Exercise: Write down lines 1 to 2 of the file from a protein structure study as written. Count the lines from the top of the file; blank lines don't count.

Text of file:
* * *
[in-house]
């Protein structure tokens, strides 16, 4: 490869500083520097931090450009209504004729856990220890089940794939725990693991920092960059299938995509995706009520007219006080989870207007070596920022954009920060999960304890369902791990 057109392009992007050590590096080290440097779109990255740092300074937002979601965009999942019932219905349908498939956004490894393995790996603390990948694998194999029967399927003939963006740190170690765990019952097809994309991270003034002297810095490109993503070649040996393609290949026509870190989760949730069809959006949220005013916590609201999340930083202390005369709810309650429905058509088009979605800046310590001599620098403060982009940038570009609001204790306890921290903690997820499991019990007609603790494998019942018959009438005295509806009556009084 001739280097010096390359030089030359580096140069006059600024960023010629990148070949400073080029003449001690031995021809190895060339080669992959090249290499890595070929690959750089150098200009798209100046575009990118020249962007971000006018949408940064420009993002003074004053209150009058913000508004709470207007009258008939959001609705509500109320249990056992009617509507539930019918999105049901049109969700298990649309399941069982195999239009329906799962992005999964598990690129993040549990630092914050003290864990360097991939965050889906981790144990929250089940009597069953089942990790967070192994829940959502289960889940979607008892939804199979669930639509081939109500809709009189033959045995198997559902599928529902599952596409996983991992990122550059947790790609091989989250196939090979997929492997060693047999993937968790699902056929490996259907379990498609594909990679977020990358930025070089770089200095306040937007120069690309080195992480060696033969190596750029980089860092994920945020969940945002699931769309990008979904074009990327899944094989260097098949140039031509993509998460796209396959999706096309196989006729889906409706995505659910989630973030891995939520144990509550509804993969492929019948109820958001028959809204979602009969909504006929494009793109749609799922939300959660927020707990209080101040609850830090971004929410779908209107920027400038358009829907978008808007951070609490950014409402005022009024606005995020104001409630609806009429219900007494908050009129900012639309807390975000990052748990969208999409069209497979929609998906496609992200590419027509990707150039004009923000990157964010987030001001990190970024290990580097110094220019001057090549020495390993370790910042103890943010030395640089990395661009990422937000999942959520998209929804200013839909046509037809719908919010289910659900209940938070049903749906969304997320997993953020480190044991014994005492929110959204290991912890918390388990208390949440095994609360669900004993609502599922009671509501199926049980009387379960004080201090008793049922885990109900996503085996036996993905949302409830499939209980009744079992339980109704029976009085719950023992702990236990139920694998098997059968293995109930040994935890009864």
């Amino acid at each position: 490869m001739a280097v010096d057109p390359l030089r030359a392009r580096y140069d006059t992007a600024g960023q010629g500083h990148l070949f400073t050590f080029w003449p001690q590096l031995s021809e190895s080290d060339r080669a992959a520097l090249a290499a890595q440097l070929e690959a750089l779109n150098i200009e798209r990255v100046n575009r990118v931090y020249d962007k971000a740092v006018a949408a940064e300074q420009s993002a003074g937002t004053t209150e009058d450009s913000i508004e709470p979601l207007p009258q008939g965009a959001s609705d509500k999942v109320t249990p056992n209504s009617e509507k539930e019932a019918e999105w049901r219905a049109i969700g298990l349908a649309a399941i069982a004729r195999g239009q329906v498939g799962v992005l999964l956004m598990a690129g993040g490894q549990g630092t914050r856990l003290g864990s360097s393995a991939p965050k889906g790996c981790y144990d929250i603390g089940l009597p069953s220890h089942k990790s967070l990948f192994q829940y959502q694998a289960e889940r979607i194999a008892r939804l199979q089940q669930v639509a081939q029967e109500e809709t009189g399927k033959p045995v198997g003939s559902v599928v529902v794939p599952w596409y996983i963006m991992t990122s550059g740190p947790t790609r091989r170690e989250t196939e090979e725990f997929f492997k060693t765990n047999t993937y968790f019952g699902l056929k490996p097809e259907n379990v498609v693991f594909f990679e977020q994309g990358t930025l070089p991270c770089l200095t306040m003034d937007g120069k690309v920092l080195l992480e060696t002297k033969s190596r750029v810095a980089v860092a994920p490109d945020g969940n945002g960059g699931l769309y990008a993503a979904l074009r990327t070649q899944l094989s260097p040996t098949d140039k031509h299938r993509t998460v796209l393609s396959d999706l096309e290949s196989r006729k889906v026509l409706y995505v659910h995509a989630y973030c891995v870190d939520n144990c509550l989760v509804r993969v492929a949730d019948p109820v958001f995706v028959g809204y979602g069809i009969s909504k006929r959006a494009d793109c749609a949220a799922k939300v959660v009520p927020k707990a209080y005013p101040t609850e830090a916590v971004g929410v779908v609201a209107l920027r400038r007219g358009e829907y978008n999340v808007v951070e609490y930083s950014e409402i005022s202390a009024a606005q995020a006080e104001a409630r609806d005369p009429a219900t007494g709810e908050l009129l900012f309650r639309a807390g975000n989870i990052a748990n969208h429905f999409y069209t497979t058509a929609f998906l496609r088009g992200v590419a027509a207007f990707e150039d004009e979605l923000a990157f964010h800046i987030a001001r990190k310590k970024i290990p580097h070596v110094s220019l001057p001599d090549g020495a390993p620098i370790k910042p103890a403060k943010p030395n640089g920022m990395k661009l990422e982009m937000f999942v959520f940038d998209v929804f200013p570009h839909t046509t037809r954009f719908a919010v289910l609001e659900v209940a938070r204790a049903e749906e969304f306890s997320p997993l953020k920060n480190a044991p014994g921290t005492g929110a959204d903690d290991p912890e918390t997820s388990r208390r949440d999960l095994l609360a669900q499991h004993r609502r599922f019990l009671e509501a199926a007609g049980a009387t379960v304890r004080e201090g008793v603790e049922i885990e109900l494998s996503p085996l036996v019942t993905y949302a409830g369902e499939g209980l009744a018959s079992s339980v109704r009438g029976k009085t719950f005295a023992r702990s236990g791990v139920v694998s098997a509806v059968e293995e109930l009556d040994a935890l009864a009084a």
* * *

[in-house]
């Protein structure tokens, strides 16, 4: 490869500083520097931090450009209504004729856990220890089940794939725990693991920092960059299938995509995706009520007219006080989870207007070596920022954009920060999960304890369902791990 057109392009992007050590590096080290440097779109990255740092300074937002979601965009999942019932219905349908498939956004490894393995790996603390990948694998194999029967399927003939963006740190170690765990019952097809994309991270003034002297810095490109993503070649040996393609290949026509870190989760949730069809959006949220005013916590609201999340930083202390005369709810309650429905058509088009979605800046310590001599620098403060982009940038570009609001204790306890921290903690997820499991019990007609603790494998019942018959009438005295509806009556009084 001739280097010096390359030089030359580096140069006059600024960023010629990148070949400073080029003449001690031995021809190895060339080669992959090249290499890595070929690959750089150098200009798209100046575009990118020249962007971000006018949408940064420009993002003074004053209150009058913000508004709470207007009258008939959001609705509500109320249990056992009617509507539930019918999105049901049109969700298990649309399941069982195999239009329906799962992005999964598990690129993040549990630092914050003290864990360097991939965050889906981790144990929250089940009597069953089942990790967070192994829940959502289960889940979607008892939804199979669930639509081939109500809709009189033959045995198997559902599928529902599952596409996983991992990122550059947790790609091989989250196939090979997929492997060693047999993937968790699902056929490996259907379990498609594909990679977020990358930025070089770089200095306040937007120069690309080195992480060696033969190596750029980089860092994920945020969940945002699931769309990008979904074009990327899944094989260097098949140039031509993509998460796209396959999706096309196989006729889906409706995505659910989630973030891995939520144990509550509804993969492929019948109820958001028959809204979602009969909504006929494009793109749609799922939300959660927020707990209080101040609850830090971004929410779908209107920027400038358009829907978008808007951070609490950014409402005022009024606005995020104001409630609806009429219900007494908050009129900012639309807390975000990052748990969208999409069209497979929609998906496609992200590419027509990707150039004009923000990157964010987030001001990190970024290990580097110094220019001057090549020495390993370790910042103890943010030395640089990395661009990422937000999942959520998209929804200013839909046509037809719908919010289910659900209940938070049903749906969304997320997993953020480190044991014994005492929110959204290991912890918390388990208390949440095994609360669900004993609502599922009671509501199926049980009387379960004080201090008793049922885990109900996503085996036996993905949302409830499939209980009744079992339980109704029976009085719950023992702990236990139920694998098997059968293995109930040994935890009864």